5 Helpful Resume Tips

Resumes are the trickiest bits of writing that the average person is likely to have to deal with in their lifetime. That’s because you’ve got to put together a document that grabs and hold someone’s attention in a positive way in just a few seconds, and then provide enough useful information to allow them to make an informed decision regarding your competence to fill their position. Luckily it doesn’t require stellar computer skills or a writing degree to catch your target company’s attention. Here are a few great resume tips to help you make a great impression so that you’ll get that job interview and the chance to present your skills in greater depth.

1. Don’t Go Over One Page

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This first of these resume tips might be the most important, and it’s the theme that we’ll be returning to throughout. Many interviewers will throw a resume out without even glancing at it if there is a paperclip attached, regardless of what incredible accomplishments you might have. It’s also not ok to use a smaller font to fit more information on to the page. You simply shouldn’t need to say that much to convince someone to hear you out in person. Often, if you’re having trouble making your resume fit on that single page, you haven’t researched the job that you’re applying for enough. Know exactly what information is relevant to the job that you want and only include that information.

2. Only List Related Experience

Going further with the above point, don’t list any work experience or accomplishments that don’t relate to the job that you are applying for. A lot of resume tips will warn against leaving gaps in your work history, but your resume doesn’t need to include an exhaustive list of your past work or accomplishments if they doesn’t relate to your current endeavor. This will help to keep your resume short, and will make the entire thing look more relevant overall.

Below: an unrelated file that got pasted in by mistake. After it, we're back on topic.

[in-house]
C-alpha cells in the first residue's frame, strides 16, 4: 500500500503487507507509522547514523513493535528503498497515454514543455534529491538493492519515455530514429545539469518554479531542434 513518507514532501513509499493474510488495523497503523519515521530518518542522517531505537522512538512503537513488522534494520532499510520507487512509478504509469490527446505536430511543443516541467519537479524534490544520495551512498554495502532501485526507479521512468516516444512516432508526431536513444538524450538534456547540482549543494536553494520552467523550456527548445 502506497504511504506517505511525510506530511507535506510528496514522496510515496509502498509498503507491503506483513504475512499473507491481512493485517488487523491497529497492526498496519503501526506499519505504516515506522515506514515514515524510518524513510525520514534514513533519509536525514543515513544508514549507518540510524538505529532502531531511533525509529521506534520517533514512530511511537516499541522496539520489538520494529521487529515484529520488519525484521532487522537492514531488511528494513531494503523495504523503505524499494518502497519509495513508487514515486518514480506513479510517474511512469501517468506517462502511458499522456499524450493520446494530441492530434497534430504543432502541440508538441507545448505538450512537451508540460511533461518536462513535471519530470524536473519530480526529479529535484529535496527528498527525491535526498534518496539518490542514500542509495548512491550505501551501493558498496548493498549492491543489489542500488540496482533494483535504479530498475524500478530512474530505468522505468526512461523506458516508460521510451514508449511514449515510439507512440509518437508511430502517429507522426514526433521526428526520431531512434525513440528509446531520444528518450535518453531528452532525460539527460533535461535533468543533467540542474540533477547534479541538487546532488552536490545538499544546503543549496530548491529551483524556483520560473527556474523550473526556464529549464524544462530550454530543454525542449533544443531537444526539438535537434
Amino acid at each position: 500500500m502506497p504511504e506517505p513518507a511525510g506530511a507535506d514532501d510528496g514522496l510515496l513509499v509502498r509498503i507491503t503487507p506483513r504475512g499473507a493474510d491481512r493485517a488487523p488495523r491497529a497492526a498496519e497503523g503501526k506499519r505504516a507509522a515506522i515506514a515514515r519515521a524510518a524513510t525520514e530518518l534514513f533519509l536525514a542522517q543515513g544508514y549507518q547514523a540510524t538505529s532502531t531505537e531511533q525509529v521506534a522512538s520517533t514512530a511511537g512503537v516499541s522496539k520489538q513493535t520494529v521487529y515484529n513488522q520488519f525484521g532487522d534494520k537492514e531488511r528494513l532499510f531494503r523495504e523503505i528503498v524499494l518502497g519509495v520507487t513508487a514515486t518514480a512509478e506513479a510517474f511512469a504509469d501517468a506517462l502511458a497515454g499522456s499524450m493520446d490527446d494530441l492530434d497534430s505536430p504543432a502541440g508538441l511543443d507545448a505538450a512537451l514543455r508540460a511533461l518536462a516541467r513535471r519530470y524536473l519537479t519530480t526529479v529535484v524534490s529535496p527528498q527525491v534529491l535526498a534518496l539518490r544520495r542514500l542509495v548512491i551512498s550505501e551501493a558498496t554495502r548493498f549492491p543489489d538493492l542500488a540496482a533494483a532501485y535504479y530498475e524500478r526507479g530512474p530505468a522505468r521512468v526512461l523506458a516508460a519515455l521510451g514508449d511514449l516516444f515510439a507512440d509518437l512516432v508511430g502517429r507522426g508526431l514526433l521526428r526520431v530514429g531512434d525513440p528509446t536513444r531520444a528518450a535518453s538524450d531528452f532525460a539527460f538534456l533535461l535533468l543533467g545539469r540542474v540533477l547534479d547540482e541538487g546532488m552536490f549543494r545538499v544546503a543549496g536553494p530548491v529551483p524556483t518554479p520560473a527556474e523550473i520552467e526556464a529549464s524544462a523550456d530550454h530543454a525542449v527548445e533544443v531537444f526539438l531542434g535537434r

3. Don’t make an Objective Statement

Objective statements are outdated and pointless. Unless the employer specifically asks for one there is no need to include one. They tend to be pedantic, largely meaningless, and they take up precious real estate on your single page of space that you need to use to fill with all of your relevant skills and qualifications. This might be a bit of an unusual resume tip, since some employers are quite attached to their opening statements, but they rarely contribute anything to your chances at an interview. 

4. Don’t use Graphics or Color

Flashy graphics, highlighted phrases and sentence, or clip art are all not appropriate on your resume. These things distract from the message of your resume (which is that you’re professional and competent), and suggest that you’re trying to distract the reader away from some other part of it. If you want to specifically emphasize a few accomplishments or skills it’s acceptable to use italics or bolding very sparingly. As far as resume tips go, the most important overarching goal is that the whole document needs to look clean, simple, and easily readable. The reader will need to be able to scan over it in a few seconds and have a reasonable idea of who you are, what you’ve done, and why you’re applying.

5. Customize

There are a huge number of resume templates out there, and chances are that you’re using one of them or a sample resume of some sort if you’re reading this. Don’t feel the need to fill in every bit of information that a template asks for if you don’t think that it’s relevant to the application. Also, if there is something you’d like to mention that doesn’t fit in the proffered template, don’t hesitate to reformat it to suit your needs and reflect your accomplishments as well as possible. These tools exist to assist you, no to constrain you.

Alan Brady is a writer who uses personal experience as inspiration to write about family, the environment, and business practices. He currently writes for attorneys.com, which helps connect people with local helpful labor lawyers in the event that they were unable to avoid or prevent an accident.

This is a Guest post.

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Good luck in your search,
Joey

Joey@careeralley.com
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6-11-14 DL

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